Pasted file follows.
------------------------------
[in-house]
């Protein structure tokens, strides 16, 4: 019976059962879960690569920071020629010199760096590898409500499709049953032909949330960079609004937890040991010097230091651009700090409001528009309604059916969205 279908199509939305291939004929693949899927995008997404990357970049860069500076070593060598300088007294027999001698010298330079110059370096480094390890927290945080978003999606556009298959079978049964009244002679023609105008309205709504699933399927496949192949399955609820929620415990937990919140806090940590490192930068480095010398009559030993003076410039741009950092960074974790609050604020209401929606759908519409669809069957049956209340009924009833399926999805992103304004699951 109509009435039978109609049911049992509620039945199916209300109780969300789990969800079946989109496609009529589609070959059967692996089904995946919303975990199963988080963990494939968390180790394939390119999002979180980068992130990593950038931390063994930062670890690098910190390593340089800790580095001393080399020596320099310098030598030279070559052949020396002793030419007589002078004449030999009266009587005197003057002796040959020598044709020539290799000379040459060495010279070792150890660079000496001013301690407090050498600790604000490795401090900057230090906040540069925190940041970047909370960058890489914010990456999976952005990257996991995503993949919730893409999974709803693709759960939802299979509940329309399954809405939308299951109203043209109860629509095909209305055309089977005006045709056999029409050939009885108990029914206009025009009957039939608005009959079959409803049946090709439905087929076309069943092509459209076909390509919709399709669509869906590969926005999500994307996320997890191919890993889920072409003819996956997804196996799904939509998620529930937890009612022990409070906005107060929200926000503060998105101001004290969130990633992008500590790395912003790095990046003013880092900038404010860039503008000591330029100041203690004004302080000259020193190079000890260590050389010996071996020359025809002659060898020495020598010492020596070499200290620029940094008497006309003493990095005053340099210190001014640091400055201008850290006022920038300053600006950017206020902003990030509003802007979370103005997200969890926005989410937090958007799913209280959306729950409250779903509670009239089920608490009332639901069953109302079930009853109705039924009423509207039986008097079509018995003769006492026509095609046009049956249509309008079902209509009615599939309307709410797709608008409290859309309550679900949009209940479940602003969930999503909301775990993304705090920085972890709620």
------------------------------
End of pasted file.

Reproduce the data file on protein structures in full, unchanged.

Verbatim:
[in-house]
């Protein structure tokens, strides 16, 4: 019976059962879960690569920071020629010199760096590898409500499709049953032909949330960079609004937890040991010097230091651009700090409001528009309604059916969205 279908199509939305291939004929693949899927995008997404990357970049860069500076070593060598300088007294027999001698010298330079110059370096480094390890927290945080978003999606556009298959079978049964009244002679023609105008309205709504699933399927496949192949399955609820929620415990937990919140806090940590490192930068480095010398009559030993003076410039741009950092960074974790609050604020209401929606759908519409669809069957049956209340009924009833399926999805992103304004699951 109509009435039978109609049911049992509620039945199916209300109780969300789990969800079946989109496609009529589609070959059967692996089904995946919303975990199963988080963990494939968390180790394939390119999002979180980068992130990593950038931390063994930062670890690098910190390593340089800790580095001393080399020596320099310098030598030279070559052949020396002793030419007589002078004449030999009266009587005197003057002796040959020598044709020539290799000379040459060495010279070792150890660079000496001013301690407090050498600790604000490795401090900057230090906040540069925190940041970047909370960058890489914010990456999976952005990257996991995503993949919730893409999974709803693709759960939802299979509940329309399954809405939308299951109203043209109860629509095909209305055309089977005006045709056999029409050939009885108990029914206009025009009957039939608005009959079959409803049946090709439905087929076309069943092509459209076909390509919709399709669509869906590969926005999500994307996320997890191919890993889920072409003819996956997804196996799904939509998620529930937890009612022990409070906005107060929200926000503060998105101001004290969130990633992008500590790395912003790095990046003013880092900038404010860039503008000591330029100041203690004004302080000259020193190079000890260590050389010996071996020359025809002659060898020495020598010492020596070499200290620029940094008497006309003493990095005053340099210190001014640091400055201008850290006022920038300053600006950017206020902003990030509003802007979370103005997200969890926005989410937090958007799913209280959306729950409250779903509670009239089920608490009332639901069953109302079930009853109705039924009423509207039986008097079509018995003769006492026509095609046009049956249509309008079902209509009615599939309307709410797709608008409290859309309550679900949009209940479940602003969930999503909301775990993304705090920085972890709620």